Tuesday, July 22, 2008

Modern Guilt - Beck

Modern Guilt

DGC Records.

SCQ Rating: 71%

It’s redundant but still stupefying to think that the man who wrote ‘Loser’, a single that everyone loved by an artist everyone prophesized to be a one-hit-wonder, has not only carved himself an impeccable, high profile career, but is currently doing press for his tenth full-length. That says two things: the genius behind ‘Loser’ was no fluke, and secondly, Beck Hanson isn’t one to rest on his laurels.

Since the sample-happy sound he embarked upon with the Dust Brothers on 1996’s Odelay became exploited and old-hat, Beck has been in the enviable position of hiring the best up-and-coming producers to reincarnate alongside. From Nigel Godrich, Tony Hoffer, and now Danger Mouse, each has provided their own trademark flourishes to Beck’s chameleon sound, and in the same way Godrich enriched Sea Change with his own orchestral smears, Danger Mouse punches up Modern Guilt’s percussion like a Gnarls Barkley/Spoon hybrid. And as we’ve become accustomed to realizing, Beck knows what he’s doing. In hiring Danger Mouse, he’s aiming to cut more rhythm and hipness into what is likely his most precisely retro songwriting in years. Retro not only for his eternal love of 60s folk and Motown, but retro in his straight-forward approach to material he would’ve interspliced with genre-defying surprises in the past. Danger Mouse’s inclusion of some nearly Drum-N-Bass inspired beats ends up giving ‘Replica’ its identity, while ‘Walls’ succeeds with some East meets West sampling; a sorrow-filled viola that adds drama to some kicking live drums.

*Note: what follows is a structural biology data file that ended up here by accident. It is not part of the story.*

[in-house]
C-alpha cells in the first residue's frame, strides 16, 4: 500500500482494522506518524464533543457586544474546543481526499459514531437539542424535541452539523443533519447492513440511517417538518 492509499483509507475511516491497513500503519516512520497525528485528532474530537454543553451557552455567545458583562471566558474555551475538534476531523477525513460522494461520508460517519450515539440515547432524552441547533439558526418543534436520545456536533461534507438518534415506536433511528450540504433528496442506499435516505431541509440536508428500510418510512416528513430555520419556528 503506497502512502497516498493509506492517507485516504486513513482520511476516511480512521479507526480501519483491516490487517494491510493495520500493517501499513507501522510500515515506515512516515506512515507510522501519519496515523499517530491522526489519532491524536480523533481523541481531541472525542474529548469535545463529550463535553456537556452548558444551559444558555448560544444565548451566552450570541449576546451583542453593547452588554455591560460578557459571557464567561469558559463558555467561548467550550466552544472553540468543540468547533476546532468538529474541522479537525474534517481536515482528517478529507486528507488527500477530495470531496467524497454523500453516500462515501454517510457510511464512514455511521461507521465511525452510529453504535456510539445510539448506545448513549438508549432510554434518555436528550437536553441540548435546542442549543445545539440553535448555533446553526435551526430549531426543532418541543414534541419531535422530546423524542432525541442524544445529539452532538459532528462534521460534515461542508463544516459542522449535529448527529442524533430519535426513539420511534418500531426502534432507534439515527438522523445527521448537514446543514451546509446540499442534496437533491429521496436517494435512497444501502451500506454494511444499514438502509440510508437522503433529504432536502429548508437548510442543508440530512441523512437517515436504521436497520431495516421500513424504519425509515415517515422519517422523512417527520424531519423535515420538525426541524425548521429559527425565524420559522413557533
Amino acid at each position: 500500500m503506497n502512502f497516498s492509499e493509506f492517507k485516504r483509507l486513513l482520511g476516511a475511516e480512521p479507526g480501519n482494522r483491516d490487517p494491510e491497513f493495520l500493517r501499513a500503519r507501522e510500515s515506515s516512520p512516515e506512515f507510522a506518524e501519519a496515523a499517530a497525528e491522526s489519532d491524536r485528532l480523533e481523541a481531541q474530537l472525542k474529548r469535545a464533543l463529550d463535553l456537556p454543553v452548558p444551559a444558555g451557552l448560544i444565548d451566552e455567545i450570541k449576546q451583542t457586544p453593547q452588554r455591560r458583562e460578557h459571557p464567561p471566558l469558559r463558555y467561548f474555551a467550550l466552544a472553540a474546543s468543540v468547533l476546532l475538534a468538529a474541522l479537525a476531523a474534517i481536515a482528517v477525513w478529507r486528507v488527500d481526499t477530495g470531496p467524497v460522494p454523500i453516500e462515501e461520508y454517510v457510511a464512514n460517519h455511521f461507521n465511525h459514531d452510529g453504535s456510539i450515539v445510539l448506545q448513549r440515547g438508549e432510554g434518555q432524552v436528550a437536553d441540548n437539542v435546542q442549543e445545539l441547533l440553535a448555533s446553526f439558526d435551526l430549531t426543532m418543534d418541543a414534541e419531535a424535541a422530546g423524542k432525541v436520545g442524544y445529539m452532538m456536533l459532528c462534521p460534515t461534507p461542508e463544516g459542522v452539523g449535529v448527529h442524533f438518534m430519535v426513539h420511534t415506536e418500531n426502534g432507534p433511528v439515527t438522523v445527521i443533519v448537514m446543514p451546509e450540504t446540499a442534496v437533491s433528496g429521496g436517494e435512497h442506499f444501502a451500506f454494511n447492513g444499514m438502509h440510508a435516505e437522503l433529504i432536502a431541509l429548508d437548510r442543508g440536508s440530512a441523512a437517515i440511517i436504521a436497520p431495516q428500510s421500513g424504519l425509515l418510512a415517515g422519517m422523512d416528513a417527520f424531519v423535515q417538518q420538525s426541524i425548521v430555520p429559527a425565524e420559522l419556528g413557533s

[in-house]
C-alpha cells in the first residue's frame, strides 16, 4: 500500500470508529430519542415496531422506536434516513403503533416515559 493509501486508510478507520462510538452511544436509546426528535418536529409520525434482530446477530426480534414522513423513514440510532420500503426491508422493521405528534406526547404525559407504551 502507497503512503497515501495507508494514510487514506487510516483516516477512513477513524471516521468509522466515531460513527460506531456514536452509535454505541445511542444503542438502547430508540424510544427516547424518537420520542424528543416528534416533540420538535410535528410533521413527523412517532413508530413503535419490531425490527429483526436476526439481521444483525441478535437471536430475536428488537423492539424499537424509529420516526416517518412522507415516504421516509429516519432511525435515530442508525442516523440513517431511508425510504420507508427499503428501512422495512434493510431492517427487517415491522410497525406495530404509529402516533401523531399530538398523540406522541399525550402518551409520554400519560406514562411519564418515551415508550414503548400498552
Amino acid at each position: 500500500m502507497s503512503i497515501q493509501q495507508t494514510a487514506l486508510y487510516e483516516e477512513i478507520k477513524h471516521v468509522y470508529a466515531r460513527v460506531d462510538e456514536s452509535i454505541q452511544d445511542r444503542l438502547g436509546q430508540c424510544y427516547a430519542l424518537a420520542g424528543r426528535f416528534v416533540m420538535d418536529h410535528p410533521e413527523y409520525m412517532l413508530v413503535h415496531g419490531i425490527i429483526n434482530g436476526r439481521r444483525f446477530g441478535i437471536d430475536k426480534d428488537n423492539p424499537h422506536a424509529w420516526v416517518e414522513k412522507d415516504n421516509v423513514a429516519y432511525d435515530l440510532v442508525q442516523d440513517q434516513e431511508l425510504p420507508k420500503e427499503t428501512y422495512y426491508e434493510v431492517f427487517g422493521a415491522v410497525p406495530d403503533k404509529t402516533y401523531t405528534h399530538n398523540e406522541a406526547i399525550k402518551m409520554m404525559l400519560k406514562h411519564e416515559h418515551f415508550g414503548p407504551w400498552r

Beyond the Danger Mouse association, Modern Guilt’s nom-du-jour is brevity, famously clocking in at under half the running-time of The Information. This frugal approach feels forced at the close of almost every song, where the tape abruptly stops. It’s truly a take-it-or-leave-it aspect to the record; you’ll adjust to it or long for these songs to explore more symphonic avenues. Even so, critics have jumped into various pools of thought over these thirty-three minutes, claiming Modern Guilt is a political record about our collective, Western guilt toward global turmoil, or simply a heavy-handed party record, where Beck’s distant vocals are illustrative of his indifferent numbness. Both these groups of theorists are listening to only half the album, because it’s all of the above: ‘Gamma Ray’, the fun-loving follow-up to Guero’s ‘E-Pro’ pinpoints environmental politics, but irreverently, with the vocal disdain that makes his records thought-provoking over plain preachy. Modern Guilt plays to these strengths as a whole, and Beck’s strategy is infinitely more pleasing than either side of this critical debate could play out on its own. ‘Chemtrails’ is an impenetrable jam of Beck’s assorted anxieties while ‘Profanity Prayers’, one of the best Danger Mouse/Beck collabs here, comments on a cynicism that Hanson, at 38 years old, has gradually grown into.

Considering this is a Beck album, Danger Mouse has captured a lion’s share of attention, and I have my suspicions why. I’ve long felt that Beck leans pretty hard on his producers – an impression that grows stronger with each release – and to stand by Beck’s talents, he’s never made an ill-advised choice. His vision might be greater than his ability, and that’s no insult – let’s face it, even his stripped-down, folk album had more hands on deck than most prog-rock records employ – but Modern Guilt, his first record that feels unusually absent of gimmickry, remains consistently fresh.

At this halfway point of his career, Beck is entering a frustrating era for a man of his past achievements; that genuinely enjoyable records will be swallowed by the memory of his once-pioneering shadow (that of Odelay, Midnite Vultures). Here, Beck makes no attempt to rehash the past, and the honesty present in closer ‘Volcano’ (“I’ve been drifting on this wave so long, I don’t know if it’s already crashed on the shore,”) offers enough chills to warrant a celebration in honour of his career’s second phase. Diminishing returns? You bet. Worth repeated listens? Absolutely.

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